More information about the response to incidents of discrimination can be found in the applicable University policies, available at eocc.lehigh.edu/policies.
Does the institution have programs specifically designed to recruit students from underrepresented groups?:
Does the institution have programs specifically designed to recruit academic staff from underrepresented groups?:
Does the institution have programs designed specifically to recruit non-academic staff from underrepresented groups?:
A brief description of the institution’s programs to recruit students, academic staff, and/or non-academic staff from underrepresented groups:
Lehigh has a comprehensive "Diversity Recruitment: A Resource Guide" (https://hr.lehigh.edu/sites/hr.lehigh.edu/files/2016%20Diversity%20Recruitment%20Guide.pdf) for recruiting faculty and staff from underrepresented groups. See attached. This guide reflects Lehigh's growing commitment toward creating a diverse environment. Lehigh's diversity mission statement continues to express this notion by stating that Lehigh University, an institution committed to educational excellence and learning, will actively promote an inclusive community that values, affirms, and advances the diverse backgrounds, interests, experiences, and aspirations of all its members.
At Lehigh, we keep diversity in mind in every search. We post every position on 9 different diversity websites and also pay another 50% of any additional diversity advertising approved from the supervisor. We ensure that the pool has an adequate percentage of diverse candidates within it prior to calling in candidates for interviews. If it does not, we suggest more outreach. Once we move to the interview stage, we also confirm that the selected candidates are a diverse group. We also send weekly emails to various community based organizations containing a listing of our open positions.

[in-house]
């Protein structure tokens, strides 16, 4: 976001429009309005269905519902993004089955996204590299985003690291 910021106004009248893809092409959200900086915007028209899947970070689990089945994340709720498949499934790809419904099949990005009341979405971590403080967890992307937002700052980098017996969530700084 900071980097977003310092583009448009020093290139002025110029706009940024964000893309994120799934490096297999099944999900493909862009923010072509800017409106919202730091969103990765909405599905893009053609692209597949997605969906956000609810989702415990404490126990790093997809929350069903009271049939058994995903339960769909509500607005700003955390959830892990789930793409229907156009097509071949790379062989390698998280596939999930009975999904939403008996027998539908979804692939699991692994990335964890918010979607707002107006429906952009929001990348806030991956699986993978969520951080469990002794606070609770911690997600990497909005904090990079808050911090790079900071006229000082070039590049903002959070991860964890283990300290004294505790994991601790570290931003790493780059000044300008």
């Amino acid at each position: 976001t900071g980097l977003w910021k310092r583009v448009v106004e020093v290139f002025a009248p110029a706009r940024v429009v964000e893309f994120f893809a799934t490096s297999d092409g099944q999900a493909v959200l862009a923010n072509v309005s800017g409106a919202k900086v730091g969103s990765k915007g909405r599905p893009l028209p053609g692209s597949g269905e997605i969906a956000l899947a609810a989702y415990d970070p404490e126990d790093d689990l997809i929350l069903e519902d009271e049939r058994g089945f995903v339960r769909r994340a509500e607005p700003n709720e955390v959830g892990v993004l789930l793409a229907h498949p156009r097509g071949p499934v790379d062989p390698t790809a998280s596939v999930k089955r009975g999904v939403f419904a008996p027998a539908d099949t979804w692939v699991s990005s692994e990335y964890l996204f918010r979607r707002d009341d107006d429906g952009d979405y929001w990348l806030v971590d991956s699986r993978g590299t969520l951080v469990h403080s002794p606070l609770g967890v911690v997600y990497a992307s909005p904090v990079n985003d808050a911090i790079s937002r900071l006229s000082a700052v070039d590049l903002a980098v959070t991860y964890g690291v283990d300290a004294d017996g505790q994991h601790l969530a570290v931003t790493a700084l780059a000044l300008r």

Additionally, Lehigh has a number of programs aimed at recruiting students from underrepresented groups:
Posse Scholars: Posse is a nationwide program that helps underrepresented students with the college search process by giving them access to schools they might not typically explore otherwise. Scholars who come to Lehigh via the Posse Program are assigned to a faculty or staff mentor who meets regularly with them during the first two years at Lehigh, and usually throughout students’ whole academic career at Lehigh. Academic year 2020-2021, will be the 4th year of this program at Lehigh.
CBO Summit: The mission of CBO summit is to develop a stronger relationship between Lehigh’s admissions department and community based organizations. We will strive to educate on Lehigh’s practices, enhance our programming through counselor feedback while strengthening, creating, and maintaining relationships.
Diversity Achievers Program (DAP): The purpose of DAP is to give underrepresented students from all over the country a chance to visit Lehigh and to speak to current students about what it’s like to be a student here. This is an overnight program for the students, and they have the opportunity to stay with current students while they are on campus. While they are here they have a chance to interview, go to student panels, go to classes with current students, and meet with their regional admissions representative. Lehigh pays for all of these students to visit campus.
Advanced College Experience (ACE): The purpose of ACE is to expose underrepresented SOC students who work with CBOs (Community Based Organizations) primarily in the tri-state area to the application process through case studies and student panels. CBO counselors are also asked to visit campus at the same time, and sit in on financial aid case studies as well as learn more about specific offerings to LU such as LUSSI (Lehigh’s summer program). Students will then attend a home football game.